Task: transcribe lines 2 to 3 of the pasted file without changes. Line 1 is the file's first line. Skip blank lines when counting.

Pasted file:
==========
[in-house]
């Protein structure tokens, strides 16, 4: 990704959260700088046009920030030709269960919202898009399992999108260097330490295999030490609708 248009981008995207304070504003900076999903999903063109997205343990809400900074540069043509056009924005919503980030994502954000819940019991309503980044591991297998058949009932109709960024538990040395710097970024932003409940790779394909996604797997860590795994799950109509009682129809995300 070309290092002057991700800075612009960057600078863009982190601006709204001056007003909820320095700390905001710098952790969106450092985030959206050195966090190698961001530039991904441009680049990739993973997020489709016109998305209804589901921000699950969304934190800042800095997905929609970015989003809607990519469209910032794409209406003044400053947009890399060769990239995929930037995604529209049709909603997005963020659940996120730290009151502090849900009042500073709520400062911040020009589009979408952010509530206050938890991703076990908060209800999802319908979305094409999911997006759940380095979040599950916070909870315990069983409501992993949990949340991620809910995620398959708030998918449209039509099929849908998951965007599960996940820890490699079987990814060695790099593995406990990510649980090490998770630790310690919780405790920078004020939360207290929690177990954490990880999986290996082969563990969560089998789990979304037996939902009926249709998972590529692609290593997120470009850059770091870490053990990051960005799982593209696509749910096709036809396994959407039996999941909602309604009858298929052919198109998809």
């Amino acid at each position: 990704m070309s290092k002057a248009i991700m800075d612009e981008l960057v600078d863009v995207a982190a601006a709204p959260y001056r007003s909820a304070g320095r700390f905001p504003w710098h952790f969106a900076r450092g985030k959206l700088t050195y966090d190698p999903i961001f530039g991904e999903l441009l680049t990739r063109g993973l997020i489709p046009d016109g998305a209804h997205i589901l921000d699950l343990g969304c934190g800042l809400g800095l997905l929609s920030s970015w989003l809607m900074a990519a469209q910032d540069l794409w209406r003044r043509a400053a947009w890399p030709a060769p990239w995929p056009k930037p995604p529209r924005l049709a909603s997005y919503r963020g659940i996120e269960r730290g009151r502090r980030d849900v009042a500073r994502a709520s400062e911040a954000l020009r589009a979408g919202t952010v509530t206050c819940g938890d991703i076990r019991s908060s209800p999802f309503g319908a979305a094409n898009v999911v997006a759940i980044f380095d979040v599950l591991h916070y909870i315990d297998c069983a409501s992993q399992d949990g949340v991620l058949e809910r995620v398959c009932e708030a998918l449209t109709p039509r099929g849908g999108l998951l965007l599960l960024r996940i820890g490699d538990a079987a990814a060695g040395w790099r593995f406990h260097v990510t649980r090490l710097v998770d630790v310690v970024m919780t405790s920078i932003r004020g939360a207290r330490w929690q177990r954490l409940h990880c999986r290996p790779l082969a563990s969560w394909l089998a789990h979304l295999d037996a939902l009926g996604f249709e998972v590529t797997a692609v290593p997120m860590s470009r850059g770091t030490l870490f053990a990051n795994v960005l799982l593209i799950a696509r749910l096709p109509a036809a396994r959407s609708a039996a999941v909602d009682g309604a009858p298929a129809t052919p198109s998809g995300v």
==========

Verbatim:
């Protein structure tokens, strides 16, 4: 990704959260700088046009920030030709269960919202898009399992999108260097330490295999030490609708 248009981008995207304070504003900076999903999903063109997205343990809400900074540069043509056009924005919503980030994502954000819940019991309503980044591991297998058949009932109709960024538990040395710097970024932003409940790779394909996604797997860590795994799950109509009682129809995300 070309290092002057991700800075612009960057600078863009982190601006709204001056007003909820320095700390905001710098952790969106450092985030959206050195966090190698961001530039991904441009680049990739993973997020489709016109998305209804589901921000699950969304934190800042800095997905929609970015989003809607990519469209910032794409209406003044400053947009890399060769990239995929930037995604529209049709909603997005963020659940996120730290009151502090849900009042500073709520400062911040020009589009979408952010509530206050938890991703076990908060209800999802319908979305094409999911997006759940380095979040599950916070909870315990069983409501992993949990949340991620809910995620398959708030998918449209039509099929849908998951965007599960996940820890490699079987990814060695790099593995406990990510649980090490998770630790310690919780405790920078004020939360207290929690177990954490990880999986290996082969563990969560089998789990979304037996939902009926249709998972590529692609290593997120470009850059770091870490053990990051960005799982593209696509749910096709036809396994959407039996999941909602309604009858298929052919198109998809």
């Amino acid at each position: 990704m070309s290092k002057a248009i991700m800075d612009e981008l960057v600078d863009v995207a982190a601006a709204p959260y001056r007003s909820a304070g320095r700390f905001p504003w710098h952790f969106a900076r450092g985030k959206l700088t050195y966090d190698p999903i961001f530039g991904e999903l441009l680049t990739r063109g993973l997020i489709p046009d016109g998305a209804h997205i589901l921000d699950l343990g969304c934190g800042l809400g800095l997905l929609s920030s970015w989003l809607m900074a990519a469209q910032d540069l794409w209406r003044r043509a400053a947009w890399p030709a060769p990239w995929p056009k930037p995604p529209r924005l049709a909603s997005y919503r963020g659940i996120e269960r730290g009151r502090r980030d849900v009042a500073r994502a709520s400062e911040a954000l020009r589009a979408g919202t952010v509530t206050c819940g938890d991703i076990r019991s908060s209800p999802f309503g319908a979305a094409n898009v999911v997006a759940i980044f380095d979040v599950l591991h916070y909870i315990d297998c069983a409501s992993q399992d949990g949340v991620l058949e809910r995620v398959c009932e708030a998918l449209t109709p039509r099929g849908g999108l998951l965007l599960l960024r996940i820890g490699d538990a079987a990814a060695g040395w790099r593995f406990h260097v990510t649980r090490l710097v998770d630790v310690v970024m919780t405790s920078i932003r004020g939360a207290r330490w929690q177990r954490l409940h990880c999986r290996p790779l082969a563990s969560w394909l089998a789990h979304l295999d037996a939902l009926g996604f249709e998972v590529t797997a692609v290593p997120m860590s470009r850059g770091t030490l870490f053990a990051n795994v960005l799982l593209i799950a696509r749910l096709p109509a036809a396994r959407s609708a039996a999941v909602d009682g309604a009858p298929a129809t052919p198109s998809g995300v």